In many ways, astronomers around the world can trace their scientific roots to Nicolaus Copernicus. Born on Feburary 19, 1473, Copernicus was a revolutionary astronomer and mathematician who turned Renaissance science on its head with the idea that the planets did not revolve around the Earth after all. With this radical notion, Copernicus set astronomy down a new path that transformed how scientists think about the universe.
Copernicus was born in modern-day Torun, Poland to a merchant family, but was cared for by his uncle, a priest, after his father died when Copernicus was just 10 years old. When he was 18, Copernicus travelled to Italy to study, at the time intending to eventually follow in his uncle’s footsteps and join the church. It was there that he was first introduced to astronomy, Nola Taylor Redd wrote for Space.com.
In the early 16th century, astronomy wasn’t really considered a science, but just one aspect of astrology, which was used as a means for predicting the future. People believed that astrology was critical for learned people like priests and doctors to know, and many universities taught astrology as a legitimate science. For them, astronomy was just a means for tracking the movements of the stars and planets to make more accurate predictions, Redd wrote.
At the time, most people subscribed to an Aristotelian model of the universe, which posited that the Earth sat at the center of existence and was surrounded by 55 concentric crystal spheres to which the stars and planets were attached, Deborah Byrd writes for EarthSky.org. However, there were mathematical flaws in this model, particularly when planets occasionally appeared to move backwards across the sky, an illusion called “apparent retrograde motion.”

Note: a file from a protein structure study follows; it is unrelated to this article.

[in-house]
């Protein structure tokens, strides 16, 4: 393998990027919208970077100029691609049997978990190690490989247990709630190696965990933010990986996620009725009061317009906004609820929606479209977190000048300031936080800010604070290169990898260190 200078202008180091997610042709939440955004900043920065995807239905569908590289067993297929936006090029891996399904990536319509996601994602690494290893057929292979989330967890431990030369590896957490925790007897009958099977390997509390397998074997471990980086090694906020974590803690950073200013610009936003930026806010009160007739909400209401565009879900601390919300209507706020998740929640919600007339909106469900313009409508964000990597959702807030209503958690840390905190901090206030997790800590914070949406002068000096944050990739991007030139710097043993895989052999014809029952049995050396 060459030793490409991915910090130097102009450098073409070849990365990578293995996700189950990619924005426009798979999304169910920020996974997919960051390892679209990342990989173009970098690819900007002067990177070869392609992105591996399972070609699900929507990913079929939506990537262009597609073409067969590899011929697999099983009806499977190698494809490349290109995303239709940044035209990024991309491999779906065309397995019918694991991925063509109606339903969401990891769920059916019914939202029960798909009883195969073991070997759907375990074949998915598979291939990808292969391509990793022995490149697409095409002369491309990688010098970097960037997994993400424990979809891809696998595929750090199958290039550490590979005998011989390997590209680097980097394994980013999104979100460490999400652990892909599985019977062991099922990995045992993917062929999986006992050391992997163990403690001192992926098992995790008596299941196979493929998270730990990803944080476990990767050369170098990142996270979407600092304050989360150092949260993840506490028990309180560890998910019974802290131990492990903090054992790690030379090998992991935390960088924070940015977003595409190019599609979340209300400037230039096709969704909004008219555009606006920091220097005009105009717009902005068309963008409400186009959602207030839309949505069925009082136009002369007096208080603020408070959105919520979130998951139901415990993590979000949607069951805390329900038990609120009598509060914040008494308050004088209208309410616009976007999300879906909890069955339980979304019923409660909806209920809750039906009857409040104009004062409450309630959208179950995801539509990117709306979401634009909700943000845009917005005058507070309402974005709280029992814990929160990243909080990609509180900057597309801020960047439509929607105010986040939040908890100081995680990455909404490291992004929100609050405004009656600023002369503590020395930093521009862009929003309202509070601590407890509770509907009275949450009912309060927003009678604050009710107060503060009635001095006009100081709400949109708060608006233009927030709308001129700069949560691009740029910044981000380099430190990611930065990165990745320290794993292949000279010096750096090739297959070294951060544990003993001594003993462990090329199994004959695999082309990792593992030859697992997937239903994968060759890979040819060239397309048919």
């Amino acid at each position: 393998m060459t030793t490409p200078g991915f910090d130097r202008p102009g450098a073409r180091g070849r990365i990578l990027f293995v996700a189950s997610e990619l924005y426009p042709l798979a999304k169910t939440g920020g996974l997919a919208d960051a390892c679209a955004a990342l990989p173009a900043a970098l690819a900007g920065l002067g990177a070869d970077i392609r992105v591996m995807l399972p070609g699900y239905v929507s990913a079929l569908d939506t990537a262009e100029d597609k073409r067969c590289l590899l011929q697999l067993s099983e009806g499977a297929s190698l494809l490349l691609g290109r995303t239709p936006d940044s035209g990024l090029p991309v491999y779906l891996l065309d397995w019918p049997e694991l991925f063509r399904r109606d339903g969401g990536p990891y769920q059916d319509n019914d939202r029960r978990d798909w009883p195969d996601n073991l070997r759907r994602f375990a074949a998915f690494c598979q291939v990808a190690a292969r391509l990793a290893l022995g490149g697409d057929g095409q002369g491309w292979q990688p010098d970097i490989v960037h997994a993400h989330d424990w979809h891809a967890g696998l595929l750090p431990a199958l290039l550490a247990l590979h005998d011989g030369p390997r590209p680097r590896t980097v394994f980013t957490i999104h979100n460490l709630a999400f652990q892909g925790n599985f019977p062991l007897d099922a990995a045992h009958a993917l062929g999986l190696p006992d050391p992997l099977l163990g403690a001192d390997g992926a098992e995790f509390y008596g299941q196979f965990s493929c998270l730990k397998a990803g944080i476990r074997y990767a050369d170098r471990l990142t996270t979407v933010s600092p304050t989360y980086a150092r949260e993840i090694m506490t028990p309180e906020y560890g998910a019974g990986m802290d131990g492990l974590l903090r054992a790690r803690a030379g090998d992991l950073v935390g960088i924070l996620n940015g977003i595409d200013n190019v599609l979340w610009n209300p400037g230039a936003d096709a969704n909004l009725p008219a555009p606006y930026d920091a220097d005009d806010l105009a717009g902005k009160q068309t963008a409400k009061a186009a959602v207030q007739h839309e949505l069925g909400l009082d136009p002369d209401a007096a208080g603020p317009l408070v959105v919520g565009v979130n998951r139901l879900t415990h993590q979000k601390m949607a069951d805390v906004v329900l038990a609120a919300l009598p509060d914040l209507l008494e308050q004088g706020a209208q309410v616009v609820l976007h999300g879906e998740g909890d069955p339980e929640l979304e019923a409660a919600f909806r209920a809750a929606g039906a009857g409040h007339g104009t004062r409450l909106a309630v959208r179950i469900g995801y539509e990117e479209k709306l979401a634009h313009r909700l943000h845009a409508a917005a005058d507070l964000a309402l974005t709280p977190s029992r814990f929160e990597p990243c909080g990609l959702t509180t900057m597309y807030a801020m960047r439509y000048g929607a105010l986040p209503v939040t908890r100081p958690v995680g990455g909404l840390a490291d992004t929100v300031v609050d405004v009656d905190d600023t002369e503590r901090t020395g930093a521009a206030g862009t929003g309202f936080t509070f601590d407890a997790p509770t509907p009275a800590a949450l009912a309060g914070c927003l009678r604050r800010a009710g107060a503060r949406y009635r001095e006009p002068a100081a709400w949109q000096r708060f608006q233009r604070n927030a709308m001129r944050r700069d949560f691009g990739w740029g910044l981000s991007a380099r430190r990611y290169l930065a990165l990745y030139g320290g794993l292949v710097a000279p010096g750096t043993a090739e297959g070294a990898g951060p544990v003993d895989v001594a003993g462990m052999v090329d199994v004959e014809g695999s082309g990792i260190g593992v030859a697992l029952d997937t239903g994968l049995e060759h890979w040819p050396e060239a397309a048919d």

As Redd wrote:
To account for it, the current model, based on the Greek astronomer and mathematician Ptolemy's view, incorporated a number of circles within circles — epicycles — inside of a planet's path. Some planets required as many as seven circles, creating a cumbersome model many felt was too complicated to have naturally occurred.
By 1514, Copernicus had given up becoming a cleric, instead devoting his time to astronomy, which he excelled at. But even as powerful leaders including the pope turned to Copernicus for astronomical advice, he was formulating a theory that would turn the Renaissance world on its head. That same year, he passed around handwritten pamphlets to his close friends that outlined his theories, including that it was the sun, not the Earth, that sat at the center of the universe, according to a BBC biography.
Though Copernicus’ theory had its flaws, it did solve the persistent problem of why planets sometimes appeared to orbit in reverse. However, the theory was so radical that he didn’t publish until 1543, when he was on his deathbed. Though it took nearly 100 years for his ideas to take hold, Copernicus’ book, De revolutionibus orbium coelestium (On the Revolutions of the Celestial Spheres), rocked the world of the Renaissance and sparked a scientific revolution carried on by successors like Johannes Kepler and Galileo Galilei (whose own birthday was earlier this week). By moving the Earth from the center of the universe, Copernicus helped transform astronomy from an addendum into the field of study it is today.